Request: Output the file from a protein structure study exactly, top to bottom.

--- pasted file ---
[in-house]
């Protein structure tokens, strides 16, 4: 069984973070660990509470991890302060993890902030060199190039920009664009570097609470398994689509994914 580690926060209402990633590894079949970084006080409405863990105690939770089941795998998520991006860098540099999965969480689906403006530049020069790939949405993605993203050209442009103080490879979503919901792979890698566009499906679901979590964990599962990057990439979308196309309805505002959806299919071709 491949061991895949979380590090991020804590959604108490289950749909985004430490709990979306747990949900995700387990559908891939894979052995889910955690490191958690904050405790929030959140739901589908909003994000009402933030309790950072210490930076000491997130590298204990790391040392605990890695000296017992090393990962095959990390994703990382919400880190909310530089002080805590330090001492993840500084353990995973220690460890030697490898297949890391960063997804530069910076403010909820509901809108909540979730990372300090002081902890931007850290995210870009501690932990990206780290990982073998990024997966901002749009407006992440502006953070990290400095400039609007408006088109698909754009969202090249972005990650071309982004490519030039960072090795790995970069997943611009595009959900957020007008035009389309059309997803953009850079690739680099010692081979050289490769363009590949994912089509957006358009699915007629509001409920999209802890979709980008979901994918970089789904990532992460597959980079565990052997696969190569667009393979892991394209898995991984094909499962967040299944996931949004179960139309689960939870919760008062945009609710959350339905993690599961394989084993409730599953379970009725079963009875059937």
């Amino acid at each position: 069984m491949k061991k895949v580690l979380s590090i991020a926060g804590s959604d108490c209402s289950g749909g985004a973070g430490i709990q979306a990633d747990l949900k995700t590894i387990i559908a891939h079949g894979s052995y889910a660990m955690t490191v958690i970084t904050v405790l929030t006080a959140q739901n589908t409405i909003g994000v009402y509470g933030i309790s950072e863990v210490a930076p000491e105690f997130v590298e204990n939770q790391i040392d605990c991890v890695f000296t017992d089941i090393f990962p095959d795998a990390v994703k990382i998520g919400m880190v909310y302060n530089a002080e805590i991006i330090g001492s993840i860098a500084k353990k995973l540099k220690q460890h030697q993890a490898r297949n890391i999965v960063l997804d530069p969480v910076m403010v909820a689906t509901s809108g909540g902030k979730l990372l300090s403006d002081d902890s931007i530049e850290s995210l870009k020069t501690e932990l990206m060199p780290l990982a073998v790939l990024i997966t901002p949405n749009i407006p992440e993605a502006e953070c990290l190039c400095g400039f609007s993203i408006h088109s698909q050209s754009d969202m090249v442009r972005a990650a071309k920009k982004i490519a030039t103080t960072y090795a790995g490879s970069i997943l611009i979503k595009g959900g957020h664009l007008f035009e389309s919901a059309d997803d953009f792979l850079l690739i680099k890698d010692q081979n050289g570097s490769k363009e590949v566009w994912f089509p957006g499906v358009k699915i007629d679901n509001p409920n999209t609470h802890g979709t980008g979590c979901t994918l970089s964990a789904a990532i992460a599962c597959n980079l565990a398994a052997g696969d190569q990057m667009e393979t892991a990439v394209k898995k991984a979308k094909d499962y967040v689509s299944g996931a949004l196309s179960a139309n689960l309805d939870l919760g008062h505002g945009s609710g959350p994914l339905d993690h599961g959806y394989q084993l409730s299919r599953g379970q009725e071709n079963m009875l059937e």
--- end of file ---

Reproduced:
[in-house]
């Protein structure tokens, strides 16, 4: 069984973070660990509470991890302060993890902030060199190039920009664009570097609470398994689509994914 580690926060209402990633590894079949970084006080409405863990105690939770089941795998998520991006860098540099999965969480689906403006530049020069790939949405993605993203050209442009103080490879979503919901792979890698566009499906679901979590964990599962990057990439979308196309309805505002959806299919071709 491949061991895949979380590090991020804590959604108490289950749909985004430490709990979306747990949900995700387990559908891939894979052995889910955690490191958690904050405790929030959140739901589908909003994000009402933030309790950072210490930076000491997130590298204990790391040392605990890695000296017992090393990962095959990390994703990382919400880190909310530089002080805590330090001492993840500084353990995973220690460890030697490898297949890391960063997804530069910076403010909820509901809108909540979730990372300090002081902890931007850290995210870009501690932990990206780290990982073998990024997966901002749009407006992440502006953070990290400095400039609007408006088109698909754009969202090249972005990650071309982004490519030039960072090795790995970069997943611009595009959900957020007008035009389309059309997803953009850079690739680099010692081979050289490769363009590949994912089509957006358009699915007629509001409920999209802890979709980008979901994918970089789904990532992460597959980079565990052997696969190569667009393979892991394209898995991984094909499962967040299944996931949004179960139309689960939870919760008062945009609710959350339905993690599961394989084993409730599953379970009725079963009875059937």
């Amino acid at each position: 069984m491949k061991k895949v580690l979380s590090i991020a926060g804590s959604d108490c209402s289950g749909g985004a973070g430490i709990q979306a990633d747990l949900k995700t590894i387990i559908a891939h079949g894979s052995y889910a660990m955690t490191v958690i970084t904050v405790l929030t006080a959140q739901n589908t409405i909003g994000v009402y509470g933030i309790s950072e863990v210490a930076p000491e105690f997130v590298e204990n939770q790391i040392d605990c991890v890695f000296t017992d089941i090393f990962p095959d795998a990390v994703k990382i998520g919400m880190v909310y302060n530089a002080e805590i991006i330090g001492s993840i860098a500084k353990k995973l540099k220690q460890h030697q993890a490898r297949n890391i999965v960063l997804d530069p969480v910076m403010v909820a689906t509901s809108g909540g902030k979730l990372l300090s403006d002081d902890s931007i530049e850290s995210l870009k020069t501690e932990l990206m060199p780290l990982a073998v790939l990024i997966t901002p949405n749009i407006p992440e993605a502006e953070c990290l190039c400095g400039f609007s993203i408006h088109s698909q050209s754009d969202m090249v442009r972005a990650a071309k920009k982004i490519a030039t103080t960072y090795a790995g490879s970069i997943l611009i979503k595009g959900g957020h664009l007008f035009e389309s919901a059309d997803d953009f792979l850079l690739i680099k890698d010692q081979n050289g570097s490769k363009e590949v566009w994912f089509p957006g499906v358009k699915i007629d679901n509001p409920n999209t609470h802890g979709t980008g979590c979901t994918l970089s964990a789904a990532i992460a599962c597959n980079l565990a398994a052997g696969d190569q990057m667009e393979t892991a990439v394209k898995k991984a979308k094909d499962y967040v689509s299944g996931a949004l196309s179960a139309n689960l309805d939870l919760g008062h505002g945009s609710g959350p994914l339905d993690h599961g959806y394989q084993l409730s299919r599953g379970q009725e071709n079963m009875l059937e």